So many people came together to honor my wonderful friend.
Sadly, the livestream at the church malfunctioned and we weren’t able to get a recording. However, fortuitously, Lillie Cashion (and kids!) recorded many parts of the service on her phone, and we have those to share with you below. You’ll also find the program below as well as a link to the recording of Kirk’s message delivered on the following day at church. Stephen Crotts captured Audrey so wonderfully in his cover illustration and I was able to use some typestyles in the design that I know my friend loved.
For the reception following the service, we used many of Audrey’s vintage tablecloths. Flower arrangements were done by a local florist utilizing Audrey’s silverplate vessels— so it all felt very “Audrey style”. And we kept saying to one another, ”She would have loved it!“
To see the slide show we shared at the reception, use this link.
Links for videos of service:
Audrey | My tribute
One of my first thoughts was, “I am diminished.” It is hard to explain what that means. But I think C.S. Lewis explains it well with this equation:
“If, of 3 friends (A, B & C), A should die, then B loses not only A but “A’s part in C,” while C loses not only A but “A’s part in B.” In other words, in each of my friends there is something that only some other friend can fully bring out.”
The only adjustment I would make to Lewis’ formula is that Audrey’s letter would have to be written in a bold yet finely composed script—I think Audrey was somewhat of a special case. She loved people and was especially good at augmenting and enhancing others in ways that were completely unique to her. And that lavish warmth & companionship was beautiful.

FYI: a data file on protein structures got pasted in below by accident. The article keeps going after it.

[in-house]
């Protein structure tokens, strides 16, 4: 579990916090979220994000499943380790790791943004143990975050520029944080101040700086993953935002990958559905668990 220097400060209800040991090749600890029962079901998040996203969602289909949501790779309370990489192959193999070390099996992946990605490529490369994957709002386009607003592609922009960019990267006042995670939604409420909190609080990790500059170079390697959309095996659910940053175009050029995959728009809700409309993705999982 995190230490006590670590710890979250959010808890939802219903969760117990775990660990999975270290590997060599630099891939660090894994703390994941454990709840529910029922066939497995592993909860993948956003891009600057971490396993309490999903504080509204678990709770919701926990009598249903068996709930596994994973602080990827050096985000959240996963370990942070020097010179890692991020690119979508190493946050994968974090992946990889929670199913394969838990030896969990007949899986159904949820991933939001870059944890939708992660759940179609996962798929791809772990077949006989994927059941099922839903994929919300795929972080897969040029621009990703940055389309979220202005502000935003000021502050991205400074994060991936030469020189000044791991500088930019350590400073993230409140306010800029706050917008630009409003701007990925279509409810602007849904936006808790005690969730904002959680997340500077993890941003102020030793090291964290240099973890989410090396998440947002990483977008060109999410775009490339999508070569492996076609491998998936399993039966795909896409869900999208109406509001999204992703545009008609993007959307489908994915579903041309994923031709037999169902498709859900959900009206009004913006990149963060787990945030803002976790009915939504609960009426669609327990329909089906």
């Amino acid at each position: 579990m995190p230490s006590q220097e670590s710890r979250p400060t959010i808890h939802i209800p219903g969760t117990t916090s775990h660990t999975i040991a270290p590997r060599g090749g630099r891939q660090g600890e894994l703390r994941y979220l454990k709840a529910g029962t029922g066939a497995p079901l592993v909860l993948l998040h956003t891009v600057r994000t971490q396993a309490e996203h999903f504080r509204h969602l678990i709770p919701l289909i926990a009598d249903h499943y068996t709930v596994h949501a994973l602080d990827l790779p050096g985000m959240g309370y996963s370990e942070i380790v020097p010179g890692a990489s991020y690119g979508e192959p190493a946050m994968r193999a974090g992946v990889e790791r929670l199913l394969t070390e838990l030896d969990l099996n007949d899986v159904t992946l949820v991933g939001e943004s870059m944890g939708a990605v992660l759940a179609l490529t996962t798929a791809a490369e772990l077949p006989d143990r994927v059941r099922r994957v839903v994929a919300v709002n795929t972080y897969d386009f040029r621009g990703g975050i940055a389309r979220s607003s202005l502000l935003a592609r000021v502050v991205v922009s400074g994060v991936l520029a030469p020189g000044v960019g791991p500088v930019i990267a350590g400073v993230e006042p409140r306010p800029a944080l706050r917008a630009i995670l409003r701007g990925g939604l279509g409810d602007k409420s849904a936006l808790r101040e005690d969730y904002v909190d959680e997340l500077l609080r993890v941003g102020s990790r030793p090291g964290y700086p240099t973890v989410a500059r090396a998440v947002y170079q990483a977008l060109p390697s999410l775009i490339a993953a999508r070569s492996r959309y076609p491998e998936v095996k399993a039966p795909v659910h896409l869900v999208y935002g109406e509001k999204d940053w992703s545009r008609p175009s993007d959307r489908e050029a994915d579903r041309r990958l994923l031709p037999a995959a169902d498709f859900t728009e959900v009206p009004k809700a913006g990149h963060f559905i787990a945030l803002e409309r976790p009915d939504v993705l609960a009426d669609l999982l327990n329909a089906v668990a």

I met Audrey in Athens, Georgia—she took pity on me when my older sister moved back to Texas and I stayed in Athens. There were 4 of us who became very close—Heather, Jennifer, Audrey and me. One day we chose words that started with the letter “C” to describe each of us. Audrey’s word was “connection”—so fitting!
She was unwaveringly friendly and generous…and many times she took that to the next level by being generous with her friendships—she’d want you to know someone else she knew too. As an introvert, meeting new people is not always easy for me, but with Audrey’s graceful introductions it didn’t seem as awkward. This is why we tagged her the “connection”…and she was a very skilled “talker” too.
That saying, “never met a stranger” doesn’t seem to do her justice. Every time she went somewhere, she’d tell me about someone new and fascinating that she’d met. We had a running joke that she had made another new best friend—she was always making new best friends.
We spent a lot of time together. Most of that time we were making something or dreaming up something to make. If I was the artist, she was the creative catalyst and provider of all things glittery.
She expanded my life—my experience of it—in ways I can’t even begin to describe.
To know and be known—isn’t that a shared longing of all of our hearts?
I’m so thankful to know her and to have experienced too briefly (only 33 years) such a kindred spirit.
“Love you. Love your work.”
Started off with a beautiful tribute from family and friends — oh, so many friends — with a Memorial Service held at a sister church, First Associate Reformed Presbyterian Church in Rock Hill, SC on a Saturday. The following day, Kirk offered up a tribute of his own with a message delivered at our church—Hill City.